In the U.S., where iodized salt is commonly used in shakers and processed foods and iodine is used in commercial dairy production, most people get enough. I use sea salt and eat very little of the foods that are either naturally high in or supplemented commercially with iodine. Plus, I am hypothyroid.

So yesterday, I researched 2017 kelp reviews at:


  • Consumer Lab found three of the kelp supplements they tested contained more iodine than the FDA considers safe. Even worse, one contained arsenic.
  • Both sites approved Nature’s Life Icelandic Kelp, but the label itself says, “This product contains a chemical known to the State of California to cause cancer, birth defects or other reproductive harm.” I don’t know what’s going on with that.
  • My own price check at Amazon sometimes did and sometimes did not match what the reviews listed.

In the past, I have tested positive for thyroid antibodies (Hashimoto’s Thyroiditis).  At the moment, my thyroid antibody level is normal, but I am cautious about iodine, because too much could trigger a recurrence.

Since the one tablet per day dose of iodine for some recommended brands was considerably higher than I want to take, I chose Country Life Arctic Kelp from Amazon for $8.50. It contains 300 tablets (3 cents each) of 225 mcg of iodine and is eligible for Amazon’s FREE Shipping offer.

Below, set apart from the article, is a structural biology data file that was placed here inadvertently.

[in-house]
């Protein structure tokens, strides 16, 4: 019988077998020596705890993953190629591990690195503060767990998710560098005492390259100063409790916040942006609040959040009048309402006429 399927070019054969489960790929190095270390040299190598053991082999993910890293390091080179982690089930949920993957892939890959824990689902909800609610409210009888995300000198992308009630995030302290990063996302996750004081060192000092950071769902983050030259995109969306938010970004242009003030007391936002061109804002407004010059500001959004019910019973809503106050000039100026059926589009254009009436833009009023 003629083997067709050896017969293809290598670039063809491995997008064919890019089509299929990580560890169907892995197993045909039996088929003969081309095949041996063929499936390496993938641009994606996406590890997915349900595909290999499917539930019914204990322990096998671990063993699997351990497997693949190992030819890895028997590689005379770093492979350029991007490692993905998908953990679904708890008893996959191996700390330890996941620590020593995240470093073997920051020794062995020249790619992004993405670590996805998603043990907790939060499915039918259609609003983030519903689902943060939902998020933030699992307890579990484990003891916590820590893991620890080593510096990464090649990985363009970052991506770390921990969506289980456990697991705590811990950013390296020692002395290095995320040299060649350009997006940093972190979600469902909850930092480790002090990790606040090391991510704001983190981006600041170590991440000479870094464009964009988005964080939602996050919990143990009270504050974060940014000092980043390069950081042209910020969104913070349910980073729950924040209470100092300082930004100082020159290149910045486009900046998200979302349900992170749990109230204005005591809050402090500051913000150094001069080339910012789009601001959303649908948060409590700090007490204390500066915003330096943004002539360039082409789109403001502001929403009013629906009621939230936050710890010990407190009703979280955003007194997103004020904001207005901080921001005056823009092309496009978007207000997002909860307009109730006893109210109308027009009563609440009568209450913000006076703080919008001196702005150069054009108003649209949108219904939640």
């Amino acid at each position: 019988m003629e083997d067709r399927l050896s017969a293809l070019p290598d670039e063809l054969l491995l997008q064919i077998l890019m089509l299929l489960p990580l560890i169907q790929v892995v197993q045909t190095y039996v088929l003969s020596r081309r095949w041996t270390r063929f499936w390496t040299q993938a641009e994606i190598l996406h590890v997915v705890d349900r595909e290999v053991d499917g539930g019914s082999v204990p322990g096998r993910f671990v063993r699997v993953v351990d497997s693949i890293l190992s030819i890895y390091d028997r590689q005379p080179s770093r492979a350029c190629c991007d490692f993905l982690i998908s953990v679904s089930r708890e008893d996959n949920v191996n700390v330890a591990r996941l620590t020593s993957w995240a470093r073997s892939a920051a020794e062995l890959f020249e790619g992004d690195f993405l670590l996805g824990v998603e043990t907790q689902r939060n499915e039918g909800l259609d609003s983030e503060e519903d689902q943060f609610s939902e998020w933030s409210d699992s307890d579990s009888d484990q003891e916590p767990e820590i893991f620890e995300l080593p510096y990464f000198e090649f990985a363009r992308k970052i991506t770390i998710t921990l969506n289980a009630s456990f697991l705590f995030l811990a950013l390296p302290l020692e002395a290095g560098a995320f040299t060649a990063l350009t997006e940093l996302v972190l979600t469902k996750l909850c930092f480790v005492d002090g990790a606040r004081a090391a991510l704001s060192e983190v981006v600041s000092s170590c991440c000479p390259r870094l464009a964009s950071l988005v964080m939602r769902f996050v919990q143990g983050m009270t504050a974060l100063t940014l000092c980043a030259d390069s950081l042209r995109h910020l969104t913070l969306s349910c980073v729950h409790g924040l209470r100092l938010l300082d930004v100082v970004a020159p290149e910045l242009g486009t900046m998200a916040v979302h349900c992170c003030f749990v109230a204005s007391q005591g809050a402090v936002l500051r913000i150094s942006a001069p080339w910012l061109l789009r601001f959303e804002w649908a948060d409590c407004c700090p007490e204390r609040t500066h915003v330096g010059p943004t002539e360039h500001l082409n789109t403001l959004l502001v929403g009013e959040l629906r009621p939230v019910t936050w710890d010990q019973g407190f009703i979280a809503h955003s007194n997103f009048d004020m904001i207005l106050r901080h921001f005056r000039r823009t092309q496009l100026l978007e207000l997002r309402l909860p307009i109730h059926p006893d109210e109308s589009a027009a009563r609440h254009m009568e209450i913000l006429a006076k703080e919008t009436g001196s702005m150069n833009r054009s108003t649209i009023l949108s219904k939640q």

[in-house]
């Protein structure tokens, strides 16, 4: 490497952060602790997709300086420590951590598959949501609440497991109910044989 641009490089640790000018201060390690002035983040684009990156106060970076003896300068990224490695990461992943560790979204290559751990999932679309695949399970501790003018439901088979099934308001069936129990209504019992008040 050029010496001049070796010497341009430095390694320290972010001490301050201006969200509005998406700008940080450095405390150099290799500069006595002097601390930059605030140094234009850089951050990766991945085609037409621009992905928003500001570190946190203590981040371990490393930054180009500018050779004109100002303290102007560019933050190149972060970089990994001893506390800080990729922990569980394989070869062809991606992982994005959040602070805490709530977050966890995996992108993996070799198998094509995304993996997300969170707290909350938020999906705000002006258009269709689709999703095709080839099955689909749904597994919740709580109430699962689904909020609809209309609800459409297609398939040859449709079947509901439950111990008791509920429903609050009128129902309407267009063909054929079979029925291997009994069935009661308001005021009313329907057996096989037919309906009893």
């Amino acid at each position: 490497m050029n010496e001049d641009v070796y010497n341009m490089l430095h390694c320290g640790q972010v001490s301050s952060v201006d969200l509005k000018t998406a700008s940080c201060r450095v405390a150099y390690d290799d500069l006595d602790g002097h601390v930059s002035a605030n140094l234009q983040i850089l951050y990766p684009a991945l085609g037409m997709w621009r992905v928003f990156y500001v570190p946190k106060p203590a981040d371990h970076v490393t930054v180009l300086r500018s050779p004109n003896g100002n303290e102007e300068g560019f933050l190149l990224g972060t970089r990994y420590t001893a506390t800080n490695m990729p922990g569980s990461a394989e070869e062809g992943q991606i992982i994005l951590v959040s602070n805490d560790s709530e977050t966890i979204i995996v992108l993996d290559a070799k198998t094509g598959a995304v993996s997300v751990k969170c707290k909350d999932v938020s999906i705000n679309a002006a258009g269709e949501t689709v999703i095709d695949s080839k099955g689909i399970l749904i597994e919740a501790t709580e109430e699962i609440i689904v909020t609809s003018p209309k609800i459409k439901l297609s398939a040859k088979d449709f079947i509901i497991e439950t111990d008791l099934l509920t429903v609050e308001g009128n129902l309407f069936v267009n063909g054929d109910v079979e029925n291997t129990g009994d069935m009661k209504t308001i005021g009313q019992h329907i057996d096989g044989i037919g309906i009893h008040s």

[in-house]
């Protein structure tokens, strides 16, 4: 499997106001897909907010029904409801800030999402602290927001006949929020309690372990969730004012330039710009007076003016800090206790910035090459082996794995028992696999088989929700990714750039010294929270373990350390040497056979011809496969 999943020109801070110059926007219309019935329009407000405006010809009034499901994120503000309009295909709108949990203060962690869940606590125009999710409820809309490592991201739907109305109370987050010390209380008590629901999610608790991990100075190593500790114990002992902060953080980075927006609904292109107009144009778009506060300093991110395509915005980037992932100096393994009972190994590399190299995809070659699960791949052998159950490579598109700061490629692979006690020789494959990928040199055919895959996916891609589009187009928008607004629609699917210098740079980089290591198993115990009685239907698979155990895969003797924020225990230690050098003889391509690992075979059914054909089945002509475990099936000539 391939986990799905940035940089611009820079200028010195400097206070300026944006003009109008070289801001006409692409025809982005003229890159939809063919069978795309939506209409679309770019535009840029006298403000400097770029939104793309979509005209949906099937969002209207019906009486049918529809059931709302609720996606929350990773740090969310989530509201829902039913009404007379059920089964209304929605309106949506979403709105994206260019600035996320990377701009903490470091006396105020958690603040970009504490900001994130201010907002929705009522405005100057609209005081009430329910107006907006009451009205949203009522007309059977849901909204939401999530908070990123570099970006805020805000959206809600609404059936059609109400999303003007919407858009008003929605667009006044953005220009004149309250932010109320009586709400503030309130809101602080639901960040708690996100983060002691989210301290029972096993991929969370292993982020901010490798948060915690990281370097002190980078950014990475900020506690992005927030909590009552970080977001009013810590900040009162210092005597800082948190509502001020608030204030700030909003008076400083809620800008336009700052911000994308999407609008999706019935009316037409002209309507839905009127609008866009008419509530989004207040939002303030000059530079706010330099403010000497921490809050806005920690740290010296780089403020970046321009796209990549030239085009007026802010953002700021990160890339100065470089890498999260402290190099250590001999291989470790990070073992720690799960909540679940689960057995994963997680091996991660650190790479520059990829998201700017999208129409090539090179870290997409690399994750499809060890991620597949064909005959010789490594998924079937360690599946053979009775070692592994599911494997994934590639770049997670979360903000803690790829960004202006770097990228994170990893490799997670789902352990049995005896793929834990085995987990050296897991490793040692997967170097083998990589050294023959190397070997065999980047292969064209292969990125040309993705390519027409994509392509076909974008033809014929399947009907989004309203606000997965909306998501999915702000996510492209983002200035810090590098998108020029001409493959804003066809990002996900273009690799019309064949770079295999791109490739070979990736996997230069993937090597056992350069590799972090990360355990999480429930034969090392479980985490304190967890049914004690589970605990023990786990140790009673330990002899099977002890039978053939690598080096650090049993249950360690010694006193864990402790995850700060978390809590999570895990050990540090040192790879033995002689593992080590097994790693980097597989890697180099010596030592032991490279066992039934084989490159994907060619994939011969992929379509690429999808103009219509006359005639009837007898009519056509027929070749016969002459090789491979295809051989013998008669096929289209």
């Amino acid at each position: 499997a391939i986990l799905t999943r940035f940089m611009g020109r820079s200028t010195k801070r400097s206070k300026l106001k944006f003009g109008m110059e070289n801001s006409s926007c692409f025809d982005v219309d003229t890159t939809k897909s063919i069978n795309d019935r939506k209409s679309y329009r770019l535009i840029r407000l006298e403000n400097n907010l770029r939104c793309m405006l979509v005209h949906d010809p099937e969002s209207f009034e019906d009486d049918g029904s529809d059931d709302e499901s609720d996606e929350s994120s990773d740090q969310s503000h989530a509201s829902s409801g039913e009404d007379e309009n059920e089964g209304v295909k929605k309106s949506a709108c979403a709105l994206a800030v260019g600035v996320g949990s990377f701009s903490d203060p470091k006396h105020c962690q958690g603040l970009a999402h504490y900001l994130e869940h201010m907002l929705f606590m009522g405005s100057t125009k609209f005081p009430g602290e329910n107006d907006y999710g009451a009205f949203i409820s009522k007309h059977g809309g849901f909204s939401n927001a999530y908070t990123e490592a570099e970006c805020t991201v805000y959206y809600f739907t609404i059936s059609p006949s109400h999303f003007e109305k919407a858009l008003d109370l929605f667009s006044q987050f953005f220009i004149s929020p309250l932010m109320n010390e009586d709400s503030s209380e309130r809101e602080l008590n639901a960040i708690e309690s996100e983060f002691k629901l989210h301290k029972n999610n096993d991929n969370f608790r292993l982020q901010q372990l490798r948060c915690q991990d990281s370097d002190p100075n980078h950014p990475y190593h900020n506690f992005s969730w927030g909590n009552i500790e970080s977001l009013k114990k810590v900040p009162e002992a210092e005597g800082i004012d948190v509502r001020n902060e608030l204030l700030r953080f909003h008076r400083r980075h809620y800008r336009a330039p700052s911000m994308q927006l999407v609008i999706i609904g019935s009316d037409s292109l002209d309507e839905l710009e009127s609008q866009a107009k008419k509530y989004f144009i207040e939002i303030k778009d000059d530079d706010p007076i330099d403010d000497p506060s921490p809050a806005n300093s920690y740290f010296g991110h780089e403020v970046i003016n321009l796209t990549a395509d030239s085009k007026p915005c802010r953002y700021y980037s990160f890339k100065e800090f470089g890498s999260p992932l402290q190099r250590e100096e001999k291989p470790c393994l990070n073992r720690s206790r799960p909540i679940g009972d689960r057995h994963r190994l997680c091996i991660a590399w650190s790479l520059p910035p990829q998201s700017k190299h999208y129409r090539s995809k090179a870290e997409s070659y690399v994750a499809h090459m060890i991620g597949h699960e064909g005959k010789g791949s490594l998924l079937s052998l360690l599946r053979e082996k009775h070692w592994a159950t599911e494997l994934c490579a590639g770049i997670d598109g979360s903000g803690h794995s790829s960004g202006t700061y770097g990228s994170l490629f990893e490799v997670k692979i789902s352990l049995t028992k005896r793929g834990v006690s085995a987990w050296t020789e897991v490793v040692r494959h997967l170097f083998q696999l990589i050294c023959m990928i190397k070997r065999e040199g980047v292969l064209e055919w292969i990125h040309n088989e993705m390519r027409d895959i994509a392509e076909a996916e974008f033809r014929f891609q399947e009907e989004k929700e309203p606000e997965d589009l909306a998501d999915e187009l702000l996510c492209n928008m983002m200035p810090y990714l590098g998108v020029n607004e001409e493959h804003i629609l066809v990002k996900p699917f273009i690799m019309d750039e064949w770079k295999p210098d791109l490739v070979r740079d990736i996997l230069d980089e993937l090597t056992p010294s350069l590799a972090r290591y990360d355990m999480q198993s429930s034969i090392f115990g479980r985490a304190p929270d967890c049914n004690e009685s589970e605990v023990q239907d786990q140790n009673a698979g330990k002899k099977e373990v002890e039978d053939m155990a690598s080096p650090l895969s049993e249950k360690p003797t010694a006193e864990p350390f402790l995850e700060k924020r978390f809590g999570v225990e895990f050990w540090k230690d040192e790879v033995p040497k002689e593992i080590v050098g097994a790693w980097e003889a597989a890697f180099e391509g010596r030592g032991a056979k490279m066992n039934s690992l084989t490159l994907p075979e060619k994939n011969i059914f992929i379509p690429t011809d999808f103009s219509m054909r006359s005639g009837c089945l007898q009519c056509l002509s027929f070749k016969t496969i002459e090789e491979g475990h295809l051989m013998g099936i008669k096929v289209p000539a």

For information on the dangers of taking too much iodine, see


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Gut Biome Basics

“Beyond their functions of digestion and absorption, the intestines are also one of the body’s major barriers to invasion. Whatever is in the gut is simply passing through and still belongs to the external world. Only after penetrating the bowel lining do substances and organisms enter the body proper. Since this protective function of the gut tissue is critical to well-being, it is generously supplied with its own local immune system, one that works in coordination with the body’s general immune defenses.” – When the Body Says No, by Gabor Maté, M.D. (p. 137)

Gut friendly vs unfriendly bacteria

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Let go and let God

Stress is a physiological response to a perceived threat. Three of the most obvious physical responses are commonly known as Freeze, Fight, and Flight.

  • Freeze: We become hyper alert to threat indicators, lifting our heads up to look and listen, which involves tightening neck and shoulder muscles.
  • Fight: We tighten our hands in preparation for battle.
  • Flight: We tighten our feet in preparation for running away.

These stress responses are really important to surviving muggers and bears, etc., and cause no long term damage when the stress is relieved in short order.